In other words, I wasn’t ready for love. I hoped asking a girl out would be as simple as hitting ‘R2’ at the right moment, or choosing the right dialogue option at the right time. Unfortunately, life is slightly more complicated. Nothing glows blue, nobody tells you what to do and you have to make all the dialogue up yourself. To my pubescent fury, real life was beyond my control.
But with Miranda, things were different. Instead of an infinite number of dialogue options, she gave me four. When I didn’t know what to say, she waited patiently for me to make my next decision. After a few levels, I began to feel genuine affection for her. I would check in with her after every mission, each time learning something new and interesting about her. There were a few occasions (especially as the game began to reach its *ahem* climax) that I would get nervous before entering her cabin, my heart pounding with the same giddy excitement of one lover knocking on another’s door. I know it sounds nuts, but in my mind, Miranda didn’t just love Commander Shepherd – the hunky space commander on a quest to save the galaxy – but the shy ginger kid who sat on the couch controlling him. The conversations weren’t perfect and the animations weren’t flash. I’d usually to wait in the purgatory of an elevator loading screen before hearing what she had to say. Often I’d hear the same dialogue again and again before I heard something new, and let’s not forget, Shepherd’s eyebrows never moved in relation to the rest of his face and could turn the tenderest exchange into something strangely ominous. Yet there was something real there. Miranda was the first woman who actually reciprocated my feelings towards her, who actively enjoyed talking to me. And at that point in my life, that meant a great deal.
I guess the point is, just because our lives are becoming more digitised, doesn’t mean they’re becoming less real. Video games are a great way to build empathy and create experiences we might never get the chance to otherwise. For me, it was getting a taste of what a real relationship might actually feel like, albeit in a simplistic and slightly crude way (I will admit, knowing top left would pretty much always give me Shepherd’s sexiest dialogue option got me out of more than a few sticky situations). 10 years on and I still see that dialogue wheel in front of me when I’m weighing up what thing’s best to say. So to all the other awkward, lonely souls out there, there’s hope. Not all gamers grow up to be isolated solitary loners who live in their parents basement. Some of us just need a step in the right direction. And just because you’re romancing a scaly green lizard assassin with the temperament of a Tibetan monk doesn’t mean there’s anything wrong with you either. Although you may have to experiment a bit when you go to college.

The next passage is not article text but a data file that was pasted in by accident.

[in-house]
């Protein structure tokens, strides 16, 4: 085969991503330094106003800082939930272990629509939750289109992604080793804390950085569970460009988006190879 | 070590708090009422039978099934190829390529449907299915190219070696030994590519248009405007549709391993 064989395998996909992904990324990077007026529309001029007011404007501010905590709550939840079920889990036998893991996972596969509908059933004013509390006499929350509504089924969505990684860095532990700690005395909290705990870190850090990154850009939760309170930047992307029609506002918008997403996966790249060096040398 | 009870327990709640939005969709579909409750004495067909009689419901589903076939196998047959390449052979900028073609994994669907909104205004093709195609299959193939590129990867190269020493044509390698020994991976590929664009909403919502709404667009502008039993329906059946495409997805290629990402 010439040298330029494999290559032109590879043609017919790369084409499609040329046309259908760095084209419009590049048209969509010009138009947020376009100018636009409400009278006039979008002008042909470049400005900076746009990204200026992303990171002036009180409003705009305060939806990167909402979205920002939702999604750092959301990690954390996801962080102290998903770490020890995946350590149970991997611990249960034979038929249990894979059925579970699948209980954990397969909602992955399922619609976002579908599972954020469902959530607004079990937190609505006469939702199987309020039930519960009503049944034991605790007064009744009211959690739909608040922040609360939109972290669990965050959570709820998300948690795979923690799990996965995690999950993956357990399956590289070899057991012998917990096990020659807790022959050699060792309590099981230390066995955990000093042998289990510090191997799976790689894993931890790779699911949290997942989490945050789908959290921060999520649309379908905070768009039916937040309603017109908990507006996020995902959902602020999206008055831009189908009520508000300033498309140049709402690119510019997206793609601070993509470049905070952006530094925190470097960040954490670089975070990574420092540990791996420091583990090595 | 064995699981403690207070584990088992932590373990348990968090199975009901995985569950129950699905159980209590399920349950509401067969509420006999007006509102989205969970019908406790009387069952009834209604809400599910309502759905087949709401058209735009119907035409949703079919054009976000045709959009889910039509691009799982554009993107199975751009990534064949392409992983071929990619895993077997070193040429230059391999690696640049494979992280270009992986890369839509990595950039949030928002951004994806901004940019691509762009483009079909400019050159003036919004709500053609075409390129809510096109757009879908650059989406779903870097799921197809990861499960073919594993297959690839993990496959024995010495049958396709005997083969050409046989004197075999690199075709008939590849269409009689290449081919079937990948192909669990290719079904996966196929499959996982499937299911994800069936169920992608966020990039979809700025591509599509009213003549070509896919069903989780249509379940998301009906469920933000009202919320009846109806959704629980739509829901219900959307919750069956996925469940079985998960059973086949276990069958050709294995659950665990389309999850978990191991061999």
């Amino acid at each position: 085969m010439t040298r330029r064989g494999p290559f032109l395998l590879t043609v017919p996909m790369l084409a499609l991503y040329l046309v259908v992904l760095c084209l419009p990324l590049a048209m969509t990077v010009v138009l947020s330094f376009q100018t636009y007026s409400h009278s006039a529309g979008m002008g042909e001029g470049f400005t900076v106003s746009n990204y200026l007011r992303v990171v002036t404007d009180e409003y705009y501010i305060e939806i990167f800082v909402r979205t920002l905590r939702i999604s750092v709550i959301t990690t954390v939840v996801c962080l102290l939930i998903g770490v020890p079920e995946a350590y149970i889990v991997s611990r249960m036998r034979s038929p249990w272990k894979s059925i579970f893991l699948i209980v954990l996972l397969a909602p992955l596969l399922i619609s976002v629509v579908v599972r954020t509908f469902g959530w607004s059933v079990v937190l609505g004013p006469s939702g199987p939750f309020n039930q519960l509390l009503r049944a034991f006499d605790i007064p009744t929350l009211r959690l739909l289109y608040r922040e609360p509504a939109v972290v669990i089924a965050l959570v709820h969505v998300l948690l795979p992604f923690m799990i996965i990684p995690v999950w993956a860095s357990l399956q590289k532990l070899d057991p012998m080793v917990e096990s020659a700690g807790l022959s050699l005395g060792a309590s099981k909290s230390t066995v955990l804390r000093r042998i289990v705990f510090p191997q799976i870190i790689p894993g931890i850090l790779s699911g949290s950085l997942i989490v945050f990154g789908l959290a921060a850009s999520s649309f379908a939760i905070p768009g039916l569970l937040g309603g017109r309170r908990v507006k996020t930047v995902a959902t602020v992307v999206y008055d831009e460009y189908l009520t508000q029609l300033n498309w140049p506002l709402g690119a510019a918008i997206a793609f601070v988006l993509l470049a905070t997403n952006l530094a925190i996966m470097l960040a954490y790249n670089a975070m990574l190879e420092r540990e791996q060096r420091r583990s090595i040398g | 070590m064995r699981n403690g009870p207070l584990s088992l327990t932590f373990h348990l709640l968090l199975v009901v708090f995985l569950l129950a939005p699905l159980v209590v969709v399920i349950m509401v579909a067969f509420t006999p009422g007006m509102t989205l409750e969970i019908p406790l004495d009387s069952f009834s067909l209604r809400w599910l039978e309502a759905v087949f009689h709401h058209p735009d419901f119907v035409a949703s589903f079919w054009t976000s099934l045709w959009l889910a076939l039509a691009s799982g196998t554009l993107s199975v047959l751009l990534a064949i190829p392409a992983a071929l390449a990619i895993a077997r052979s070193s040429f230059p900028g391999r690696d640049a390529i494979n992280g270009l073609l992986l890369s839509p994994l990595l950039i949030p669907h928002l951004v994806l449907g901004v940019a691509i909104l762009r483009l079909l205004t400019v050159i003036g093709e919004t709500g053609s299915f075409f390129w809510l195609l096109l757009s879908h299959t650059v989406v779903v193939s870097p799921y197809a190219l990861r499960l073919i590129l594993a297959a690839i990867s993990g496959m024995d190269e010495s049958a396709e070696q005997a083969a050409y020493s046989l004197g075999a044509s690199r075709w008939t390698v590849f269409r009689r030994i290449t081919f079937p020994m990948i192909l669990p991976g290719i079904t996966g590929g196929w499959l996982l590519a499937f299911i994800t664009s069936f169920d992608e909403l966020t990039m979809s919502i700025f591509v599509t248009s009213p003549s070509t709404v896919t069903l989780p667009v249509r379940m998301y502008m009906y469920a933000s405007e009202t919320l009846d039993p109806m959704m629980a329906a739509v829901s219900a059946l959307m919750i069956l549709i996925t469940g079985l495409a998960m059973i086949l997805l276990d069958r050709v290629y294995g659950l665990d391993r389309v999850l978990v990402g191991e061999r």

Like all good things, it wasn’t meant to last. In the end, it was Miranda’s views towards polyamory that broke our relationship. By the time Mass Effect 3 came out, she’d been with four members of the rugby team, half my computer science class and two of my cousins. I’d become distant, my dialogue choices more vague. We started to see other people. I’d recently reconnected with Liara during some of the additional DLC. There was even a girl in my chemistry class I was thinking of asking out. It was over. Our morality meter had moved from paragon to renegade and we hadn’t even noticed. But at least for a little while, when I booted up the Playstation and heard that mellow, ambient soundtrack tingle down my spine, I knew I would be safe… in Miranda’s arms.